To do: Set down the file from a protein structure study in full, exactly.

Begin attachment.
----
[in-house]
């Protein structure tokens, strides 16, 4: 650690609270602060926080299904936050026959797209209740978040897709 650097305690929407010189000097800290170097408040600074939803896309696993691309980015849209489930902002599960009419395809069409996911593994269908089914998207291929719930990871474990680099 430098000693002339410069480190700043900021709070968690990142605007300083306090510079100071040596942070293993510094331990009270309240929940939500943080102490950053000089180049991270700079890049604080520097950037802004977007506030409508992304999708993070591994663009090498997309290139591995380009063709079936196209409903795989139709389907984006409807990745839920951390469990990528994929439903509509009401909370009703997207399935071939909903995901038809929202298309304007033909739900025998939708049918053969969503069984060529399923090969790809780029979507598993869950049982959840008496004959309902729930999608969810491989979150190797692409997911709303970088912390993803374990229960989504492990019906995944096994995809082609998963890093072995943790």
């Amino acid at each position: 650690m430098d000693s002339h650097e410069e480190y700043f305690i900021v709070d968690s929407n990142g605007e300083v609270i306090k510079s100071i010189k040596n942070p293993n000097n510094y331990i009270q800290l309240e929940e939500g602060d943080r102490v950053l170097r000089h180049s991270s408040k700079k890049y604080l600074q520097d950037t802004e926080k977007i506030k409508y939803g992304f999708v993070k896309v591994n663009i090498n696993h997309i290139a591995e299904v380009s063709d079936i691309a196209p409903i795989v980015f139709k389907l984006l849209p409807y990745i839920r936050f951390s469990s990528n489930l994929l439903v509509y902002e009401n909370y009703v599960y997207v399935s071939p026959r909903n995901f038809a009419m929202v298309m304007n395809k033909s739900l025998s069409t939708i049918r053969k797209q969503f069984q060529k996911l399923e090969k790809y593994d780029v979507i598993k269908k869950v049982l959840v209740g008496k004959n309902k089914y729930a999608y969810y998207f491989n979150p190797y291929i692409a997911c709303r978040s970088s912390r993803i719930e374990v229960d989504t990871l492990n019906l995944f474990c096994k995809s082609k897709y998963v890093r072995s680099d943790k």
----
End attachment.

[in-house]
């Protein structure tokens, strides 16, 4: 650690609270602060926080299904936050026959797209209740978040897709 650097305690929407010189000097800290170097408040600074939803896309696993691309980015849209489930902002599960009419395809069409996911593994269908089914998207291929719930990871474990680099 430098000693002339410069480190700043900021709070968690990142605007300083306090510079100071040596942070293993510094331990009270309240929940939500943080102490950053000089180049991270700079890049604080520097950037802004977007506030409508992304999708993070591994663009090498997309290139591995380009063709079936196209409903795989139709389907984006409807990745839920951390469990990528994929439903509509009401909370009703997207399935071939909903995901038809929202298309304007033909739900025998939708049918053969969503069984060529399923090969790809780029979507598993869950049982959840008496004959309902729930999608969810491989979150190797692409997911709303970088912390993803374990229960989504492990019906995944096994995809082609998963890093072995943790």
């Amino acid at each position: 650690m430098d000693s002339h650097e410069e480190y700043f305690i900021v709070d968690s929407n990142g605007e300083v609270i306090k510079s100071i010189k040596n942070p293993n000097n510094y331990i009270q800290l309240e929940e939500g602060d943080r102490v950053l170097r000089h180049s991270s408040k700079k890049y604080l600074q520097d950037t802004e926080k977007i506030k409508y939803g992304f999708v993070k896309v591994n663009i090498n696993h997309i290139a591995e299904v380009s063709d079936i691309a196209p409903i795989v980015f139709k389907l984006l849209p409807y990745i839920r936050f951390s469990s990528n489930l994929l439903v509509y902002e009401n909370y009703v599960y997207v399935s071939p026959r909903n995901f038809a009419m929202v298309m304007n395809k033909s739900l025998s069409t939708i049918r053969k797209q969503f069984q060529k996911l399923e090969k790809y593994d780029v979507i598993k269908k869950v049982l959840v209740g008496k004959n309902k089914y729930a999608y969810y998207f491989n979150p190797y291929i692409a997911c709303r978040s970088s912390r993803i719930e374990v229960d989504t990871l492990n019906l995944f474990c096994k995809s082609k897709y998963v890093r072995s680099d943790k």